12. Four allegations were found to be substantiated and findings were made that each of those allegations constituted gross misconduct on the part of MP. One allegation was not upheld. There was insufficient information on the other two allegations to make a finding.

  13. MP, having been found to be guilty of gross misconduct, was dismissed with immediate effect.

  14. On foot of the findings the headmaster made a formal complaint to the Council on 21st March, 2017.

    Action by the Council

  15. Ten days later, MP was written to and informed that a meeting of the Executive Committee of the Council would be held on 10th April, 2017 where consideration would be given to an application being made to this court to suspend him from the register of teachers pursuant to s.47 of the Act.

  16. At MP’s request the meeting of 10th April, 2017 was adjourned until 24th April, 2017. An undertaking not to teach during the period of adjournment was given by MP.

  17. On 24th April, 2017 the Council’s Executive Committee (to which the Council’s function of deciding whether to apply to the High Court under s.47 of the Act had been delegated) met. MP did not attend but was represented by solicitors.

  18. The Executive Committee of the Council had before it the complaint from the headmaster of the school together with supporting documentation which included copies of statements from students A and B as well as statements provided by MP to the school during its disciplinary investigation. Some admissions were made by MP in the course of those statements but not in respect of the most serious aspects of the allegations.

  19. Written and oral submissions were made to the Executive Committee of the Council and an undertaking was proffered by MP that he would not teach in any recognised school for the following three months in order to allow the Council’s Investigation Committee time to undertake its investigation.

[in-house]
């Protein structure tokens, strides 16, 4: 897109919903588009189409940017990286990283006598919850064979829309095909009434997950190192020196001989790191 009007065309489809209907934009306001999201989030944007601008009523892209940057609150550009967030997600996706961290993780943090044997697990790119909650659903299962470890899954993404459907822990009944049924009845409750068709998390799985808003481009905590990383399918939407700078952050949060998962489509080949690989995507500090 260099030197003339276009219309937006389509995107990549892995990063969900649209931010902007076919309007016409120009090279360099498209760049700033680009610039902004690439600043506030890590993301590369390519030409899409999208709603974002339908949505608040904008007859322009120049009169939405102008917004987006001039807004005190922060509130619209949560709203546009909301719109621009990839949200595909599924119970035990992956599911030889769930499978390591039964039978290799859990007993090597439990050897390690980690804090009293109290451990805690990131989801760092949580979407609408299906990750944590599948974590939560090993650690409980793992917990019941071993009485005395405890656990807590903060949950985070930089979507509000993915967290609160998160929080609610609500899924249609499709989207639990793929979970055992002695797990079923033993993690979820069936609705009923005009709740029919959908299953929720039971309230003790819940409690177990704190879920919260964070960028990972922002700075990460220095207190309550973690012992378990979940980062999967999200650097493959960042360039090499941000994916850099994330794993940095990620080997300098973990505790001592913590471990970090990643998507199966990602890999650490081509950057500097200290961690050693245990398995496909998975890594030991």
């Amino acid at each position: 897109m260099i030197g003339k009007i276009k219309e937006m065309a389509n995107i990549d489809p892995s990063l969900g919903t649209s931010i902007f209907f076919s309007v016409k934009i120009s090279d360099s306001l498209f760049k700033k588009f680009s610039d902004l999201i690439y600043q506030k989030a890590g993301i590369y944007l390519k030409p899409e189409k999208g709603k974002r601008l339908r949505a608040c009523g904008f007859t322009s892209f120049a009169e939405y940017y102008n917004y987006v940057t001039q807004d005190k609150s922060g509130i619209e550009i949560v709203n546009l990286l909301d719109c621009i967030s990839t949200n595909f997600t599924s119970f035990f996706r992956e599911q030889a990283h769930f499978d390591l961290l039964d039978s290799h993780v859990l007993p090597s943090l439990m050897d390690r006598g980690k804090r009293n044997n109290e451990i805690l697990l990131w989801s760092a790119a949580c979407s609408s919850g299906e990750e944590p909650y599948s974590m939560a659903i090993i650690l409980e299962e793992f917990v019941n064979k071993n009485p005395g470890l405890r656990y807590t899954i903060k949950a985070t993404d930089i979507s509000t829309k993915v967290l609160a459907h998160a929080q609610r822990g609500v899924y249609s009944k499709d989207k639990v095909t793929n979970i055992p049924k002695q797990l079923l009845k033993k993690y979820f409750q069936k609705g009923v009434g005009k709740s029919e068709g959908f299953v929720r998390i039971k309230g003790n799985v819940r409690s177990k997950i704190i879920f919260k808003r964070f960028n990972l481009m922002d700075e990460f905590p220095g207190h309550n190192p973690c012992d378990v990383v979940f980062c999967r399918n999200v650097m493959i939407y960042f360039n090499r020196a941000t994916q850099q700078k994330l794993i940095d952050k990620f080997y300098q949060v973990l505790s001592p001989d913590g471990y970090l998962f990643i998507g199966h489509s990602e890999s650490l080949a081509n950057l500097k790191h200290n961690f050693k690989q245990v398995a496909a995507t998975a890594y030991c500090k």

20. Having regard to the material before it, the Executive Committee, notwithstanding that undertaking, decided that it was appropriate to make an application to this court pursuant to s.47 of the Act.

  21. It is common case that the Council’s director did not contact either student A or student B in advance of the s.47 application.

    These proceedings

  22. On 28th April, 2017 these proceedings were commenced. They were made returnable for 8th May, 2017 and came on for hearing on 16th May, 2017.

  23. On that occasion MP offered a voluntary undertaking in the following terms to the court.

    “(1) Not to teach or seek to teach in any school, recognised or otherwise, whether in this jurisdiction or in any member state of the European Union;

    (2)To consent to the applicant making a notification of the terms of this order to the relevant bodies (competent authorities) identified under the EU Directive 2005/36/EC, as amended by Directive 2013/55/EU.”

  24. That undertaking was acceptable to the Council and the court and was given until further order of the court.

  25. Legal argument took place concerning the entitlement of the Council to notify the complainant to it, i.e. the school, of the undertaking so given. I determined that there was no entitlement to notify the complainant since it was no longer MP’s employer.

  26. Legal...